MCI WorldCom, Sprint deal to be closely scrutinized

Top officials with MCI WorldCom Inc. and Sprint Corp.

Top officials with MCI WorldCom Inc. and Sprint Corp. said this morning at a news conference that they expect their historic $129 billion merger to close in the second half of next year. But the first order of business is securing the approval of the U.S. Justice Department and the Federal Communications Commission.

"We have talked to the chairman of the FCC, Mr. [William] Kennard, and we understand that we will have to prove that this is pro-competitive," said Bernie Ebbers, chairman and CEO of MCI WorldCom, who will serve as president and CEO of the new company, called WorldCom. "The chairman has said that he will retain an open mind."

But in a staement, Kennard was less than sanguine about the companies' prospects.

"This merger appears to be a surrender," he said. "How can this be good for consumers? The parties will bear a heavy burden to show how consumers would be better off."

Before the deal is completed, observers say, the companies will have to convince the FCC that the merger promotes competition in long-distance, Internet and local phone services. There's also the strong likelihood that Sprint will have to divest its Internet business.

"The upside potential for our companies is nearly limitless, with better quality of service control to [our] customers, higher bandwidth, customized services and lower per-unit costs," said William Esrey, Sprint's chairman and CEO, who will serve as chairman of WorldCom.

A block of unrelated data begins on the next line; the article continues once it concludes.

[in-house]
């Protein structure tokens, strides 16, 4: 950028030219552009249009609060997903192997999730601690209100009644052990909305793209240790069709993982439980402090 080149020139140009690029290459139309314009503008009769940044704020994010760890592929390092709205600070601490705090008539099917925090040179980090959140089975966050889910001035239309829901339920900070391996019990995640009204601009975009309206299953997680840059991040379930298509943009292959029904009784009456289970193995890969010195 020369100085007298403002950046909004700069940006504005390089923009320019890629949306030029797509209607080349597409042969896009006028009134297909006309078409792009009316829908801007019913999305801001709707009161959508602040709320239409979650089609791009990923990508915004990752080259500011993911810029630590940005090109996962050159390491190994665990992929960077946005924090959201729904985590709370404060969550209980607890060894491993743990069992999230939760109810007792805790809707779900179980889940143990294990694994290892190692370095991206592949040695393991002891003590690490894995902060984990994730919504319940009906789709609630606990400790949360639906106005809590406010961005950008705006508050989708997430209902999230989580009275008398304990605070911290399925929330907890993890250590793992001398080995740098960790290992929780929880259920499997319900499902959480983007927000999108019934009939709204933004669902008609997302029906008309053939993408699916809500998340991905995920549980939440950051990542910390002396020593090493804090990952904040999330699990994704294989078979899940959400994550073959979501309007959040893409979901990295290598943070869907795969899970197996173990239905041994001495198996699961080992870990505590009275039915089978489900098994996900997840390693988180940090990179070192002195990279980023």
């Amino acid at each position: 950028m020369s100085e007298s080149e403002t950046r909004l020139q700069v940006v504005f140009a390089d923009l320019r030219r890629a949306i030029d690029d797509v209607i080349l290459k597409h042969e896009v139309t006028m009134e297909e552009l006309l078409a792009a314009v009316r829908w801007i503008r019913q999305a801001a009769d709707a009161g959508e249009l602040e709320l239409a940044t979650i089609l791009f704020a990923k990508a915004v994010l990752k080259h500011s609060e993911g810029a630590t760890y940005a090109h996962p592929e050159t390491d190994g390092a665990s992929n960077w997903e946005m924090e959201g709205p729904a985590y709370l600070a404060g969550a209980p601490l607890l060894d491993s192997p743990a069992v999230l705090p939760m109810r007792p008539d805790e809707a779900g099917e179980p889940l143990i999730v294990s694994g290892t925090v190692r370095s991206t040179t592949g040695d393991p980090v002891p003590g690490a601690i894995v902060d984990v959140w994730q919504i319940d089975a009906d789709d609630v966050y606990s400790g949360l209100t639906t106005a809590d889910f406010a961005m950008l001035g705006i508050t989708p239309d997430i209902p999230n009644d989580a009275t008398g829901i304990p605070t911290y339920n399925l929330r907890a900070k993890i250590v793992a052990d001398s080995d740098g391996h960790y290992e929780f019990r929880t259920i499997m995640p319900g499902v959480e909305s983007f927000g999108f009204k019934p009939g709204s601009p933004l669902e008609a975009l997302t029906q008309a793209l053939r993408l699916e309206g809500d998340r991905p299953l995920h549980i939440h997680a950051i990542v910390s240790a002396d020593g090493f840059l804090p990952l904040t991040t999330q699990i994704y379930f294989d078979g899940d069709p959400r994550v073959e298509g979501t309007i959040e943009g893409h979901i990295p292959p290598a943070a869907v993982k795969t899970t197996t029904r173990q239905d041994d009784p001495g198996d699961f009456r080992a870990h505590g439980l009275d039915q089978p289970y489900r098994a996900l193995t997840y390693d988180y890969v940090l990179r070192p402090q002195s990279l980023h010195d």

Tale of the tape

Culminating weeks of intense speculation, the merger agreement disclosed today calls for MCI WorldCom to acquire Sprint for $129 billion in combined equity, debt and preferred stock.

The terms of the deal call for each share of Sprint stock to be exchanged for $76 in MCI WorldCom stock, while separate shares of tracking stock in Sprint PCS are to be exchanged for one share of newly issued MCI WorldCom stock, plus 0.1547 shares of existing MCI WorldCom shares.

Of the $129 billion, $115 billion comes from MCI WorldCom equity and $14 billion in debt and preferred stock.

The companies expect the merger to create a single global communications company capable of offering businesses and consumers innovative packages of voice, data, Internet and wireless services.

Upon completion of the merger, one immediate benefit will be the new company's ability to compete with conventional telephone services and cable television telephony services via a combination of local DSL (digital subscriber line) services, which the two companies have in place, and broadband wireless services offered over both companies' recently purchased MMDS (multimedia multipoint data services) spectrum.

In addition to long distance, the new company expects to compete vigorously with incumbent regional Bell operating companies for local telephone subscribers, although MCI WorldCom and Sprint envision a new paradigm in communications with "packages of services for flat rates per month [since] looking at long distance [or local] as a separate world is a very foolish way of looking at our industry," Ebbers said at the New York news conference.

In advance of completing the merger, the companies will embark on commercial arrangements to resell each other's services on a wholesale basis, including Sprint PCS services sold under the MCI WorldCom brand and MCI WorldCom international services sold by Sprint under its brand.